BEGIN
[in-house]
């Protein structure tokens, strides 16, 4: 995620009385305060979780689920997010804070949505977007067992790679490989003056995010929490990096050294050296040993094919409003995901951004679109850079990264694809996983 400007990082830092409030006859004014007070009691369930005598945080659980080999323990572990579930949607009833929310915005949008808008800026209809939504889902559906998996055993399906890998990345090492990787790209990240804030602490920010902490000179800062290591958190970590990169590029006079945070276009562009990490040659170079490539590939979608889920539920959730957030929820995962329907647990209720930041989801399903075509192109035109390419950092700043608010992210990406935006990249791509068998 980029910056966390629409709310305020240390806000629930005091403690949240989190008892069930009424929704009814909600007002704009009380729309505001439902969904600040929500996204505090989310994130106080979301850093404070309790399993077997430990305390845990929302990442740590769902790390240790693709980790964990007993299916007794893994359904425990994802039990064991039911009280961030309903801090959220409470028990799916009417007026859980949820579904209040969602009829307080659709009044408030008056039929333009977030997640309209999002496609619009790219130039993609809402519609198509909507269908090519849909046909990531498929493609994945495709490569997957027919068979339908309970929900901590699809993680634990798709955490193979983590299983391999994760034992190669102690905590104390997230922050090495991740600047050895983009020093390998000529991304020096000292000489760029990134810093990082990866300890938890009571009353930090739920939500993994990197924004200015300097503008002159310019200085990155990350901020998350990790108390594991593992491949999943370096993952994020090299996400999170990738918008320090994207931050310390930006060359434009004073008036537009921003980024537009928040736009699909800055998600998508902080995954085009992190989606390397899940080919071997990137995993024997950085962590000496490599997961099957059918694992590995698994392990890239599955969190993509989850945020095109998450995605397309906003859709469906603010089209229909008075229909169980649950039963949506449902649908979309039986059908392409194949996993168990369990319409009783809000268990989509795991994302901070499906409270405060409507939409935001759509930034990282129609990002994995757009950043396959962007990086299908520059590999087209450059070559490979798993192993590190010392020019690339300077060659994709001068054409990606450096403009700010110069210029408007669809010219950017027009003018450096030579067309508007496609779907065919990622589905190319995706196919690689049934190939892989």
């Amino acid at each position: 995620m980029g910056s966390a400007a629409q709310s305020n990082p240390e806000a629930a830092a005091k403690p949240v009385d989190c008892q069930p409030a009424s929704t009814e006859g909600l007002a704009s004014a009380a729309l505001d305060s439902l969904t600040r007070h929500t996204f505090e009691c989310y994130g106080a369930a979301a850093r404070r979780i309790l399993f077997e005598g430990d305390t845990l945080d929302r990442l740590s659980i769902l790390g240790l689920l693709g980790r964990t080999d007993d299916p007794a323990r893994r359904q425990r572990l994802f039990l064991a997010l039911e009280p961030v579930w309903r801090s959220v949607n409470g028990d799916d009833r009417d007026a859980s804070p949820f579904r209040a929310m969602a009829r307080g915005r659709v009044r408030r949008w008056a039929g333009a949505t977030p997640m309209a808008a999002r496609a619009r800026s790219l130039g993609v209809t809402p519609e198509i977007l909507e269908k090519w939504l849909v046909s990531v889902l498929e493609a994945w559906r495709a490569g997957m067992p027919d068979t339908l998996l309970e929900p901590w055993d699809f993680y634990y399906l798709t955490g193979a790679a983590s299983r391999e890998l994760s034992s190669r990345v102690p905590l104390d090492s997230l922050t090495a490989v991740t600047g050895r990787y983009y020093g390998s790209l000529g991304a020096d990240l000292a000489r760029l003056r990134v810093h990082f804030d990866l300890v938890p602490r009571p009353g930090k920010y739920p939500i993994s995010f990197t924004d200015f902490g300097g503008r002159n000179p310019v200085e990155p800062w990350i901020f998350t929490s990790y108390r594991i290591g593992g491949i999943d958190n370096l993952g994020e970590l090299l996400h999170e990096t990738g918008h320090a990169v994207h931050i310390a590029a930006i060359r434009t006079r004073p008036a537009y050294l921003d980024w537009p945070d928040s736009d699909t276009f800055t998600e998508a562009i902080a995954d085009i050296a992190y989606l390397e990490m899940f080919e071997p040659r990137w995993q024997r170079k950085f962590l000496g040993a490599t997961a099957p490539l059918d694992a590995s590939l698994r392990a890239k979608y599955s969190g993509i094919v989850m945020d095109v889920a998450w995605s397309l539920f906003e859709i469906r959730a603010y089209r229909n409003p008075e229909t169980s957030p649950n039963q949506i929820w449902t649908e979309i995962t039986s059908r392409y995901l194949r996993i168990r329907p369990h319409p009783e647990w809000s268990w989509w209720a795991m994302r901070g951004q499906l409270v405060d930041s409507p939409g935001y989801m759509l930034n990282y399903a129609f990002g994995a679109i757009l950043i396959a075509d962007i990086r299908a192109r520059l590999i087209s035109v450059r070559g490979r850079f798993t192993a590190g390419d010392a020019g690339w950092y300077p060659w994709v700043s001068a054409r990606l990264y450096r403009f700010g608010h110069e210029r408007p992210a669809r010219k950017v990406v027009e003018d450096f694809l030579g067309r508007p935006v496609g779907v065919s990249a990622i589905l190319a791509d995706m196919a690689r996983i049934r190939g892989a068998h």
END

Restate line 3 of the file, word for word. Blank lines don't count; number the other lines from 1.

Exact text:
């Amino acid at each position: 995620m980029g910056s966390a400007a629409q709310s305020n990082p240390e806000a629930a830092a005091k403690p949240v009385d989190c008892q069930p409030a009424s929704t009814e006859g909600l007002a704009s004014a009380a729309l505001d305060s439902l969904t600040r007070h929500t996204f505090e009691c989310y994130g106080a369930a979301a850093r404070r979780i309790l399993f077997e005598g430990d305390t845990l945080d929302r990442l740590s659980i769902l790390g240790l689920l693709g980790r964990t080999d007993d299916p007794a323990r893994r359904q425990r572990l994802f039990l064991a997010l039911e009280p961030v579930w309903r801090s959220v949607n409470g028990d799916d009833r009417d007026a859980s804070p949820f579904r209040a929310m969602a009829r307080g915005r659709v009044r408030r949008w008056a039929g333009a949505t977030p997640m309209a808008a999002r496609a619009r800026s790219l130039g993609v209809t809402p519609e198509i977007l909507e269908k090519w939504l849909v046909s990531v889902l498929e493609a994945w559906r495709a490569g997957m067992p027919d068979t339908l998996l309970e929900p901590w055993d699809f993680y634990y399906l798709t955490g193979a790679a983590s299983r391999e890998l994760s034992s190669r990345v102690p905590l104390d090492s997230l922050t090495a490989v991740t600047g050895r990787y983009y020093g390998s790209l000529g991304a020096d990240l000292a000489r760029l003056r990134v810093h990082f804030d990866l300890v938890p602490r009571p009353g930090k920010y739920p939500i993994s995010f990197t924004d200015f902490g300097g503008r002159n000179p310019v200085e990155p800062w990350i901020f998350t929490s990790y108390r594991i290591g593992g491949i999943d958190n370096l993952g994020e970590l090299l996400h999170e990096t990738g918008h320090a990169v994207h931050i310390a590029a930006i060359r434009t006079r004073p008036a537009y050294l921003d980024w537009p945070d928040s736009d699909t276009f800055t998600e998508a562009i902080a995954d085009i050296a992190y989606l390397e990490m899940f080919e071997p040659r990137w995993q024997r170079k950085f962590l000496g040993a490599t997961a099957p490539l059918d694992a590995s590939l698994r392990a890239k979608y599955s969190g993509i094919v989850m945020d095109v889920a998450w995605s397309l539920f906003e859709i469906r959730a603010y089209r229909n409003p008075e229909t169980s957030p649950n039963q949506i929820w449902t649908e979309i995962t039986s059908r392409y995901l194949r996993i168990r329907p369990h319409p009783e647990w809000s268990w989509w209720a795991m994302r901070g951004q499906l409270v405060d930041s409507p939409g935001y989801m759509l930034n990282y399903a129609f990002g994995a679109i757009l950043i396959a075509d962007i990086r299908a192109r520059l590999i087209s035109v450059r070559g490979r850079f798993t192993a590190g390419d010392a020019g690339w950092y300077p060659w994709v700043s001068a054409r990606l990264y450096r403009f700010g608010h110069e210029r408007p992210a669809r010219k950017v990406v027009e003018d450096f694809l030579g067309r508007p935006v496609g779907v065919s990249a990622i589905l190319a791509d995706m196919a690689r996983i049934r190939g892989a068998h």